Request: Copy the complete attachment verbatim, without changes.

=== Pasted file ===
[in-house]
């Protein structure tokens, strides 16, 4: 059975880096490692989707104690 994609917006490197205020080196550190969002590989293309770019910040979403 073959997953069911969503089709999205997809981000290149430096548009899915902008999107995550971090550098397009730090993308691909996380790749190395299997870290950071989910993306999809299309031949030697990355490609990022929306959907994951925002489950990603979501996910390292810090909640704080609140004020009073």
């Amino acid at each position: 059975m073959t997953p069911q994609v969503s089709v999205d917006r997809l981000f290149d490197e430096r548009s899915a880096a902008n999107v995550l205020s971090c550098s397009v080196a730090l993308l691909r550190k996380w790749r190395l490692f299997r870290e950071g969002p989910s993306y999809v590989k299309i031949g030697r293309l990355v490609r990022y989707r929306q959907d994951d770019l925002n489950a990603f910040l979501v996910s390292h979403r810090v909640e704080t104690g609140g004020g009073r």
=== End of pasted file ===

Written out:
[in-house]
């Protein structure tokens, strides 16, 4: 059975880096490692989707104690 994609917006490197205020080196550190969002590989293309770019910040979403 073959997953069911969503089709999205997809981000290149430096548009899915902008999107995550971090550098397009730090993308691909996380790749190395299997870290950071989910993306999809299309031949030697990355490609990022929306959907994951925002489950990603979501996910390292810090909640704080609140004020009073």
């Amino acid at each position: 059975m073959t997953p069911q994609v969503s089709v999205d917006r997809l981000f290149d490197e430096r548009s899915a880096a902008n999107v995550l205020s971090c550098s397009v080196a730090l993308l691909r550190k996380w790749r190395l490692f299997r870290e950071g969002p989910s993306y999809v590989k299309i031949g030697r293309l990355v490609r990022y989707r929306q959907d994951d770019l925002n489950a990603f910040l979501v996910s390292h979403r810090v909640e704080t104690g609140g004020g009073r």